In Grainger plc and others v Nicholson the EAT has given guidance on what might qualify as a ‘philosophical belief’ for the purposes of the Employment Equality (Religion or Belief) Regulations 2003 (the “Regulations”). In the case, the Employment Appeal Tribunal (“EAT”) held that a belief in the existence of man-made climate change and the need to cut carbon emissions was capable of amounting to a philosophical belief which would qualify an employee holding that belief for protection from discrimination under the Regulations. However, importantly, the EAT made clear that it would be necessary for any claimant to establish that their adherence to the philosophical belief in question is genuine.
What happened in this case?
Mr Nicholson worked as Head of Sustainability at Grainger plc until he was dismissed in July 2008. Grainger plc asserted that it had dismissed Mr Nicholson on the grounds of redundancy. However, Mr Nicholson subsequently brought claims including unfair dismissal and discrimination under the Regulations on the grounds that he had actually been dismissed because of his belief in man-made climate change.
As a preliminary point in the Tribunal, the question arose as to whether Mr Nicholson’s belief constituted a philosophical belief for the purposes of the Regulations. Mr Nicholson stated the following in his witness statement: “I have a strongly held philosophical belief about climate change and the environment. I believe we must urgently cut carbon emissions to avoid catastrophic climate change. It is not merely an opinion but a philosophical belief which affects how I live my life including my choice of home, how I travel, what I buy, what I eat and drink, what I do with my waste and my hopes and fears”. Without requiring cross-examination on Mr Nicholson’s evidence in this regard, the Employment Judge decided that his belief was a philosophical belief for the purposes of the Regulations.
Grainger plc appealed the Tribunal’s decision to the EAT.
The EAT’s decision
The EAT identified the following criteria which must be satisfied for a belief to be such a belief under the Regulations:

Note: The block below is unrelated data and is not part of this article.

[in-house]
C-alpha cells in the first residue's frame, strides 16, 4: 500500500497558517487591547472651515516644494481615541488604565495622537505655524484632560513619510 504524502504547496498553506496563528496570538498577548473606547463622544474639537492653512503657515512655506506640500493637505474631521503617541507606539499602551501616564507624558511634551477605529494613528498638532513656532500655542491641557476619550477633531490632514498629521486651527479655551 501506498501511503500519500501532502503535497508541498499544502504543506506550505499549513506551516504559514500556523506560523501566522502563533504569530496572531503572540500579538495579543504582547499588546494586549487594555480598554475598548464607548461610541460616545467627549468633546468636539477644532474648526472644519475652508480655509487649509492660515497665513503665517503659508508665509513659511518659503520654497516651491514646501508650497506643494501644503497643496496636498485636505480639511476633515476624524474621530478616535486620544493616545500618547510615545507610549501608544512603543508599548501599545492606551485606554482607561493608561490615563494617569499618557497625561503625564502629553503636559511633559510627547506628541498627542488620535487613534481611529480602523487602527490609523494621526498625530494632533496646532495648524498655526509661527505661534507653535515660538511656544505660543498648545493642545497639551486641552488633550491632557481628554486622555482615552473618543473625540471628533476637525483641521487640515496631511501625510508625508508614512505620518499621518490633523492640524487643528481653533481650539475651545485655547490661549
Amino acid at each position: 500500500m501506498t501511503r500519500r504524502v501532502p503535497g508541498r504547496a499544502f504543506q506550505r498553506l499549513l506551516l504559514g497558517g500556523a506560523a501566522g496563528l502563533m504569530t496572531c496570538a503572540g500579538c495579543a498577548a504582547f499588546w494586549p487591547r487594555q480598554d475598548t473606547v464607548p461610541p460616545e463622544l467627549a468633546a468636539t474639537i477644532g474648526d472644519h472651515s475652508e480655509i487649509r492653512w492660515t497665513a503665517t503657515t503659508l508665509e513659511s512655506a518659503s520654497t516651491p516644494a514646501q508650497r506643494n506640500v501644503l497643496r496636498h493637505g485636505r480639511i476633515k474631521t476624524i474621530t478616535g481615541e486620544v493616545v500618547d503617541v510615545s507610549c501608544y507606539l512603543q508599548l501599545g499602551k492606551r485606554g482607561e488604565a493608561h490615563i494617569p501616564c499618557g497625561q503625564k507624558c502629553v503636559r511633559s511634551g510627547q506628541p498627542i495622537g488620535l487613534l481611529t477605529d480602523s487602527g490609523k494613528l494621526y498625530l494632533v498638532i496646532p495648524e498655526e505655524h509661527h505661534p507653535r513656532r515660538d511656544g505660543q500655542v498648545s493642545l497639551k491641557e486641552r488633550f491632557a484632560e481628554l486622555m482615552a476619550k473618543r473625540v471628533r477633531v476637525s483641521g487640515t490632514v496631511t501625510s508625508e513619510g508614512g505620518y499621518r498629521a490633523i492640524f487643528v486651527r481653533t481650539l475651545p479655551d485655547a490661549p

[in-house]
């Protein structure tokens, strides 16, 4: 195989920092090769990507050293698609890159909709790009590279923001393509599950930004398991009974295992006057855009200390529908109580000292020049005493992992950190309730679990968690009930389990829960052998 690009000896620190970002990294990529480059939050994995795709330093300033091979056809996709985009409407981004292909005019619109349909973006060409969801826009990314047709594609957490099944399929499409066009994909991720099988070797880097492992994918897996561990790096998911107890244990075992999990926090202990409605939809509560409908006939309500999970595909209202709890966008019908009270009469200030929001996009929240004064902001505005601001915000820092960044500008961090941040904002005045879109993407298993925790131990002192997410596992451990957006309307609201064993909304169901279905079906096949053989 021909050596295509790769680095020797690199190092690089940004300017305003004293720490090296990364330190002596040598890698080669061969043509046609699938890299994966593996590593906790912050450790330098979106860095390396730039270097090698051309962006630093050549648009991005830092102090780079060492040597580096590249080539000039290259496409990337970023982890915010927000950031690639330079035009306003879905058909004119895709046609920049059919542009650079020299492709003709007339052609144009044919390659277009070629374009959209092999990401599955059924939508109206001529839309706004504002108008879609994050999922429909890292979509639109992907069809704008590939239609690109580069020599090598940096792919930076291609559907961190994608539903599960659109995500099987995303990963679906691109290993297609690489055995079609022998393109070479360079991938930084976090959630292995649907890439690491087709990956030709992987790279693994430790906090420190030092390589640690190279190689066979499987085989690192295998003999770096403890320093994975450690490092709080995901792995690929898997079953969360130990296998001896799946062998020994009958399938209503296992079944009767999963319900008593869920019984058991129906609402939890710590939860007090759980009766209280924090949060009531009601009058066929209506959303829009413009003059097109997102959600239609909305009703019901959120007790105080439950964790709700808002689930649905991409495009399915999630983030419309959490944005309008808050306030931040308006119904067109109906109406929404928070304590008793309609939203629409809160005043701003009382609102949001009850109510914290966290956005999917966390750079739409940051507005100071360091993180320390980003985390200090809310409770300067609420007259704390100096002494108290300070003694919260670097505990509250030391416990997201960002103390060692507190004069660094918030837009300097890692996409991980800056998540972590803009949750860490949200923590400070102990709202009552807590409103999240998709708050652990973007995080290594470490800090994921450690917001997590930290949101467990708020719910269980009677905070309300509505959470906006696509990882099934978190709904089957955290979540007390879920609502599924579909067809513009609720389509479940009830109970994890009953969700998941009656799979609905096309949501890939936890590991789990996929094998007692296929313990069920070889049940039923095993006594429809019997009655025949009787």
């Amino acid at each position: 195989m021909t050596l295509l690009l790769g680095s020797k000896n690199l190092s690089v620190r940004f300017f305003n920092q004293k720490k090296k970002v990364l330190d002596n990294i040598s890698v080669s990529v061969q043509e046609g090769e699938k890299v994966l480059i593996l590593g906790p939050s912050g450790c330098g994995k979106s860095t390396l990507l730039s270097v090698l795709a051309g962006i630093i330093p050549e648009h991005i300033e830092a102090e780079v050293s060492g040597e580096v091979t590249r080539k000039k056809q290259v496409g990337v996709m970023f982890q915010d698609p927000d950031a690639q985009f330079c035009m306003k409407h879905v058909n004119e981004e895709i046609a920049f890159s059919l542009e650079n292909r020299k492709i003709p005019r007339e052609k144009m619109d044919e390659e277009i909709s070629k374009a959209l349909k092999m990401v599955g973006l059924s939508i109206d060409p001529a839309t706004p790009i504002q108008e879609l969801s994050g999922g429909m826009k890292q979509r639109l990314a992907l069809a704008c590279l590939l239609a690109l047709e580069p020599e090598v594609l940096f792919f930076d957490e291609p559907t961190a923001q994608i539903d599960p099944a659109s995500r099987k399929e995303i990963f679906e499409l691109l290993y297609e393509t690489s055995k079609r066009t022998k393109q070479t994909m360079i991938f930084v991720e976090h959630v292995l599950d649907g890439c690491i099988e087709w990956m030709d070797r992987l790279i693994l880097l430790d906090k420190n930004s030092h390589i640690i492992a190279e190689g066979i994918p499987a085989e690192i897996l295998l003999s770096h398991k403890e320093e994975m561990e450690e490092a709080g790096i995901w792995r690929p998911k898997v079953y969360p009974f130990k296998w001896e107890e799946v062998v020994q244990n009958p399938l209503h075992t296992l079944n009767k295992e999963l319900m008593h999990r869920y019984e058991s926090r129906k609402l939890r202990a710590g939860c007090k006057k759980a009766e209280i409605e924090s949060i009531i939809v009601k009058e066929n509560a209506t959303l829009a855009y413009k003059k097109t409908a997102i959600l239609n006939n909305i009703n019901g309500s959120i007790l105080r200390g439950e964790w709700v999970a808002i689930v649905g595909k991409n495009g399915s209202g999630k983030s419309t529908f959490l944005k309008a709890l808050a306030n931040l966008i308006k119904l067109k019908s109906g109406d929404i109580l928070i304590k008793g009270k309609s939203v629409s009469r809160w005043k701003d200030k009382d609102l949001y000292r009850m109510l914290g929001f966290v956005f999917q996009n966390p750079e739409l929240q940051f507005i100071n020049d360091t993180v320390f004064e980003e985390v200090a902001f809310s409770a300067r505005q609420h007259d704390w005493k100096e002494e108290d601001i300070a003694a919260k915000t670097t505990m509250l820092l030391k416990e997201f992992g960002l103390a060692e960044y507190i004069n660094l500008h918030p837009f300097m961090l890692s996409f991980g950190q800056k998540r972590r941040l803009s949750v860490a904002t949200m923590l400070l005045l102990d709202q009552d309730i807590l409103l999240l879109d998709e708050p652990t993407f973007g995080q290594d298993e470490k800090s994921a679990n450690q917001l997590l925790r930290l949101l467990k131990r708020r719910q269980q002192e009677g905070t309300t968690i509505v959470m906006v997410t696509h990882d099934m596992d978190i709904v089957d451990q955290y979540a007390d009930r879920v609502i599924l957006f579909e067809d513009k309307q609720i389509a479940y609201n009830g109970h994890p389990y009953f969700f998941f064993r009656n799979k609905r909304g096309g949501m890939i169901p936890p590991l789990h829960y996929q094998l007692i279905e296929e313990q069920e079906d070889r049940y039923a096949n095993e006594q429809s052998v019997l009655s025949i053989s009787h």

- The belief must be genuinely held.
- It must be a belief and not an opinion or viewpoint based on the present state of information available.
- It must be a belief as to a weighty and substantial aspect of human life and behaviour.
- It must attain a certain level of cogency, seriousness, cohesion and importance.
- It must be worthy of respect in a democratic society, not be incompatible with human dignity and not conflict with the fundamental rights of others.
The EAT also made clear that it is not necessary for the belief to be overarching in the sense that it impacts on every area of an individual’s life. On this basis, specific beliefs such as pacifism and vegetarianism may be capable of protection under the Regulations. In addition, the EAT suggested that, while support of a political party may not fulfil the relevant criteria, a belief in a political philosophy such as socialism or capitalism may well qualify for protection.
On considering the above criteria the EAT found that the Tribunal had been entitled to conclude that Mr Nicholson’s pleaded beliefs were capable of qualifying for protection under the Regulations. However, it would still be necessary to establish that he also genuinely held that belief in order to determine whether he was so protected. The EAT indicated that it would be necessary to hear further evidence and have cross-examination on this issue to make such a finding.